From olden fire pits to today’s central heating, humans have worked hard at making the place they call home comfortable. The physics of heat plays an important part in a comfortable home — if you manage it well.
Heat is a kinetic energy. Others are mechanical, chemical, electrical, and electromagnetic. These other “moving energies” create heat by stimulating molecules in matter to move faster. As the molecules pick up speed, they bounce off one other, like pool balls scattering at the game’s opening break. When they careen around fast enough, they create heat. Consider heat something like an amplifier for moving molecules. As you turn the heat amplifier up it gets hotter. This changes the molecule’s stable condition into chaotic movement and they start ricocheting off one another faster as the heat increases.
The physics of heat is the same, no matter its source. However, for a house, you can get heat by burning something (for example, wood, coal, oil-based products, or propane). Or, you can pass electricity through a resistive filament (or coil) to agitate its molecules into moving so quickly and randomly they make it glow like those in your toaster. Heat occurs whenever some other form of energy excites molecules to move faster.
The common belief “heat rises” is a partial truth. Heat always flows from where it is (a high-temperature area) to where it isn’t (a low-temperature area) whether that’s up, down or sideways. Heat moves three ways — conduction, radiation and convection. All three are at work in your home. Understanding these movement patterns helps make your home more comfortable and limits heat loss.
Conduction is the main way energy moves in a house. As your heating system warms your home, the walls, ceiling and floors may conduct heat to attics and crawlspaces, whenever these places are cooler. If these areas are insulated, less heat moves out of your living space, keeping it comfortable (and lowering your heating cost). During the summer, when the home inside is cooler, heat will move into it. Even small cracks, like those around electrical sockets, can let heat in or out, usually in the opposite direction you’d intend. Small foam pads behind the sockets isolate the cracks and stop the heat loss.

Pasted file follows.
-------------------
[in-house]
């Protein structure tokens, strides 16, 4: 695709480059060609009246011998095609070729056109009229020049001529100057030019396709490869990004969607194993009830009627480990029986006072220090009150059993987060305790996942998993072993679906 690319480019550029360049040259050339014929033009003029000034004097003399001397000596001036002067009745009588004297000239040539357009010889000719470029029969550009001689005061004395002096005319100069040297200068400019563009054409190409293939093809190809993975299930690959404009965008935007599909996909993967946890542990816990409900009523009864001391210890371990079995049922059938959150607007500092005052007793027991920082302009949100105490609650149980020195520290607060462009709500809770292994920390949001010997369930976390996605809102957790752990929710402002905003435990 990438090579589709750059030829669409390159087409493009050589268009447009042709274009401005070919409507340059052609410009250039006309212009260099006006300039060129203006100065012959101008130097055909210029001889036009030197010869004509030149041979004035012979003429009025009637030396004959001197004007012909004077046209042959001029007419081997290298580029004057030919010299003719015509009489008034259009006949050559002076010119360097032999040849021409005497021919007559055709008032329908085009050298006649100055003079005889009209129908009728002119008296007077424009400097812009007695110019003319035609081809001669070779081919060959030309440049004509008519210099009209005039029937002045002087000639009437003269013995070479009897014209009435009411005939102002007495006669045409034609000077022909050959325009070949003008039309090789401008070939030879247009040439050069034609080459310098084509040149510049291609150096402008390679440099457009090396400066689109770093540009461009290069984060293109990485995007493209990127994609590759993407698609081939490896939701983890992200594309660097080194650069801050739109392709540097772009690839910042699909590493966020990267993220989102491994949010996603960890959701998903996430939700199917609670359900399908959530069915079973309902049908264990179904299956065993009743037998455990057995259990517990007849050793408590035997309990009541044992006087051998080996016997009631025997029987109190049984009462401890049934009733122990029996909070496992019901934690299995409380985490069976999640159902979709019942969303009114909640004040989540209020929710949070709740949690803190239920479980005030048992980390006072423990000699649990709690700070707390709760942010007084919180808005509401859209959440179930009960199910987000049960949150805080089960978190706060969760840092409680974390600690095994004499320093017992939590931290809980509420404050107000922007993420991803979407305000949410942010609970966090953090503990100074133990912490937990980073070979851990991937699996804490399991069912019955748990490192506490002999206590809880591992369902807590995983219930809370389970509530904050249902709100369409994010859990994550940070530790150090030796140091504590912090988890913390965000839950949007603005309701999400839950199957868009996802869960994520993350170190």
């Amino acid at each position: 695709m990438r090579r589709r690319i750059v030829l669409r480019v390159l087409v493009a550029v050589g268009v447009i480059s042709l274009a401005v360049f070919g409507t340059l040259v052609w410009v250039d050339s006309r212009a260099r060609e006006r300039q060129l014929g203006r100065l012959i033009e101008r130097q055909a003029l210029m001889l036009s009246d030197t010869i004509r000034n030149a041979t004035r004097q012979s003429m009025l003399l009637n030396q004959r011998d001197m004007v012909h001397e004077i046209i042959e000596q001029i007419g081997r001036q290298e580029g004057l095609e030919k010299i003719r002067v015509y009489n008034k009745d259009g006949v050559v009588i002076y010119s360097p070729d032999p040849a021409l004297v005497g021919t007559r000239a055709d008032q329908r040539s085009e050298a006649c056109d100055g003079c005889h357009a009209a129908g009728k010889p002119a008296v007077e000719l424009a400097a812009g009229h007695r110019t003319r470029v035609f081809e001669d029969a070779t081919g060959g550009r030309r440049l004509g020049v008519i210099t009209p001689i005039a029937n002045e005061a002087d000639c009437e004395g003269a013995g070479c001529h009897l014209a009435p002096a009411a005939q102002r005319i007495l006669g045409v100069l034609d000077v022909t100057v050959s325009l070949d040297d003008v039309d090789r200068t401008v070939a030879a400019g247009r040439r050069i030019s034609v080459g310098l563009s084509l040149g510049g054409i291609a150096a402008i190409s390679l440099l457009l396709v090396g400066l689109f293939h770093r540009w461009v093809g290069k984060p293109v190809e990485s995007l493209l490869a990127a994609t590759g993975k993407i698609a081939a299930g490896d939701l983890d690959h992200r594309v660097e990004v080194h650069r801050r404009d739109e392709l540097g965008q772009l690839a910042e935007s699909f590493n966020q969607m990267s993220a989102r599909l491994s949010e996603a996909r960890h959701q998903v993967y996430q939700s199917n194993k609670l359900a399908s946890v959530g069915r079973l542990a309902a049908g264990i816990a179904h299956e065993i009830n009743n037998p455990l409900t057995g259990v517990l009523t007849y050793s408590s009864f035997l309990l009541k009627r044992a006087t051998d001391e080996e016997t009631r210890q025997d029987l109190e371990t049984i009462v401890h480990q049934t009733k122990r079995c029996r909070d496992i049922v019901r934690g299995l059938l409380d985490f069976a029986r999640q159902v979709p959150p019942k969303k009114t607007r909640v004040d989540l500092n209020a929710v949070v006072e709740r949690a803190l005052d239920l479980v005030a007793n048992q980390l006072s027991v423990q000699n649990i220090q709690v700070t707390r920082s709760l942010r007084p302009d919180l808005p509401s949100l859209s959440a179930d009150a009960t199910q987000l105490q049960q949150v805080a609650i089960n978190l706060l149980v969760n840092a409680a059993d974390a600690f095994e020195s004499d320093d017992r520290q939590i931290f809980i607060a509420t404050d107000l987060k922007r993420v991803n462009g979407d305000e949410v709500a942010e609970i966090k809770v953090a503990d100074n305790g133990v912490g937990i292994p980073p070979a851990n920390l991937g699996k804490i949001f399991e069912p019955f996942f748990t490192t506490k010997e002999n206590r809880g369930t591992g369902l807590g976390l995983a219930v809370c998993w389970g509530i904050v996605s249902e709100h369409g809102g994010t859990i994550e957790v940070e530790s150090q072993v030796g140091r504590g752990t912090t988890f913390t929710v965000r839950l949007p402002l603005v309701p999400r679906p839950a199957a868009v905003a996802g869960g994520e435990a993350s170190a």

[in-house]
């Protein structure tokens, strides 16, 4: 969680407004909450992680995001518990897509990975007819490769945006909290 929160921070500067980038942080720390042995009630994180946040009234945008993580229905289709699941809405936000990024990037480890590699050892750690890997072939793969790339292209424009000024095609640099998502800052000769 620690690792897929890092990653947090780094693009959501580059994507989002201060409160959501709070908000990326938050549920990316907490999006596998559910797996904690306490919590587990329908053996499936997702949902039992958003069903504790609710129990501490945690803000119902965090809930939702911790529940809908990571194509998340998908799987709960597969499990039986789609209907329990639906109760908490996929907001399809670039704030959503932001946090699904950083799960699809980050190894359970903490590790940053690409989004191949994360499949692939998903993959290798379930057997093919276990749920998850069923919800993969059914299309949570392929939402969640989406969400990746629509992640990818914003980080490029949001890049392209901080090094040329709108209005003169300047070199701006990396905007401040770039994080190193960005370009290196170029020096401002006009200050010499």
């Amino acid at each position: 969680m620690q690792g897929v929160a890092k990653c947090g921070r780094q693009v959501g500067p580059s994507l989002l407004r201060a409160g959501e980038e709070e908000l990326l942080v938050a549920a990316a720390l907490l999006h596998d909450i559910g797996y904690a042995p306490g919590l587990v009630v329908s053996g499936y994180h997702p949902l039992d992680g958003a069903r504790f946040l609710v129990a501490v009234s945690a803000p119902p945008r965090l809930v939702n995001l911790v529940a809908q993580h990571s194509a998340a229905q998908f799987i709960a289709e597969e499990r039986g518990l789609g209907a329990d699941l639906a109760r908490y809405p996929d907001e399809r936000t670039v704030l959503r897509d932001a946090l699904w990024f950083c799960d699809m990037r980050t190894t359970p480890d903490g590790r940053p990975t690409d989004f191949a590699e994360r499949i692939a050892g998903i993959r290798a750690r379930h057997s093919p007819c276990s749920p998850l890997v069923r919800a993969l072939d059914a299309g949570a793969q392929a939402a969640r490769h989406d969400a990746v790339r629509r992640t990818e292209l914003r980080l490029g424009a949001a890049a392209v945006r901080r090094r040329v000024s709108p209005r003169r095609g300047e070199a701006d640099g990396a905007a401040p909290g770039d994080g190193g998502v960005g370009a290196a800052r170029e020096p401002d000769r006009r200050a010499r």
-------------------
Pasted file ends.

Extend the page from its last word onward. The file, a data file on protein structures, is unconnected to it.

Stand near a window on a sunny day and you’ll feel warm because the sun radiates heat through the window onto you. During the winter, you can let the radiant energy outside into your home by opening the window coverings on the east side in the morning and on the west in afternoons. Summertime, your house may receive too much radiant sunlight beating through the windows and on the outside of your house. Then simply close the blinds to block it. Light-colored houses and light-colored roofs also reflect unwanted heat in the summer when you don’t need it and are common in warm, sunny climates.
Convection is a heat transfer through a liquid (like water) or a gas (like air). In your home, convection can occur within your walls or in the attic. Unsealed areas between framing studs and gaps can cause heat convection. The same may occur in an attic. Convection creates a mini-environment circulating air and pulling heat from your home. That’s why today, many green builders take the extra time to seal the outside frame and create barriers that block the airflow before installing any insulation. Older homes with insulated outer walls also lose less heat through convection.
For homey comfort, you want an evenness of temperature throughout your house. From a homeowner’s perspective it makes sense to control all types of heat transfer by insulating outer walls, under floors and in the attic to slow heat transfer and keep living spaces cozy and warm.
Energy Adviser is written by Clark Public Utilities. Send questions to firstname.lastname@example.org or to Energy Adviser, c/o Clark Public Utilities, P.O. Box 8900, Vancouver, WA 98668.